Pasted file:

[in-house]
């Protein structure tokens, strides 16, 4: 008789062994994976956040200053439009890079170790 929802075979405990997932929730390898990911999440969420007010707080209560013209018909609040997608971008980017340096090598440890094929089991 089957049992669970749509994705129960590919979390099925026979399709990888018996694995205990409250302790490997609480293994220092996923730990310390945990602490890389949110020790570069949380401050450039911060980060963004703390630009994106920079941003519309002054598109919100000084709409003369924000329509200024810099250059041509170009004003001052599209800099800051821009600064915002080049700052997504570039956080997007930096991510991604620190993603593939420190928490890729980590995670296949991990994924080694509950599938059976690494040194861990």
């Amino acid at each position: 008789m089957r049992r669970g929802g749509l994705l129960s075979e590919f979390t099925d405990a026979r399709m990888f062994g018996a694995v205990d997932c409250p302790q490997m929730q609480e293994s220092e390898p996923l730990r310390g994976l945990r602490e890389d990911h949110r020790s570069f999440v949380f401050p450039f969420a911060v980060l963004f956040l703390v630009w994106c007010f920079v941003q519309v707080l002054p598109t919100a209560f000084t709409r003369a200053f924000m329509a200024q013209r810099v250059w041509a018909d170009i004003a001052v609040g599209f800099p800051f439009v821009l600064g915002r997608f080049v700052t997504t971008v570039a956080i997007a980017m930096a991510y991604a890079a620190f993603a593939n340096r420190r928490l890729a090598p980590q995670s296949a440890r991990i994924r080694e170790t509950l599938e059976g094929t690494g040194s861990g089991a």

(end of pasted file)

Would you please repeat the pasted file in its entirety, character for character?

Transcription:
[in-house]
């Protein structure tokens, strides 16, 4: 008789062994994976956040200053439009890079170790 929802075979405990997932929730390898990911999440969420007010707080209560013209018909609040997608971008980017340096090598440890094929089991 089957049992669970749509994705129960590919979390099925026979399709990888018996694995205990409250302790490997609480293994220092996923730990310390945990602490890389949110020790570069949380401050450039911060980060963004703390630009994106920079941003519309002054598109919100000084709409003369924000329509200024810099250059041509170009004003001052599209800099800051821009600064915002080049700052997504570039956080997007930096991510991604620190993603593939420190928490890729980590995670296949991990994924080694509950599938059976690494040194861990």
């Amino acid at each position: 008789m089957r049992r669970g929802g749509l994705l129960s075979e590919f979390t099925d405990a026979r399709m990888f062994g018996a694995v205990d997932c409250p302790q490997m929730q609480e293994s220092e390898p996923l730990r310390g994976l945990r602490e890389d990911h949110r020790s570069f999440v949380f401050p450039f969420a911060v980060l963004f956040l703390v630009w994106c007010f920079v941003q519309v707080l002054p598109t919100a209560f000084t709409r003369a200053f924000m329509a200024q013209r810099v250059w041509a018909d170009i004003a001052v609040g599209f800099p800051f439009v821009l600064g915002r997608f080049v700052t997504t971008v570039a956080i997007a980017m930096a991510y991604a890079a620190f993603a593939n340096r420190r928490l890729a090598p980590q995670s296949a440890r991990i994924r080694e170790t509950l599938e059976g094929t690494g040194s861990g089991a």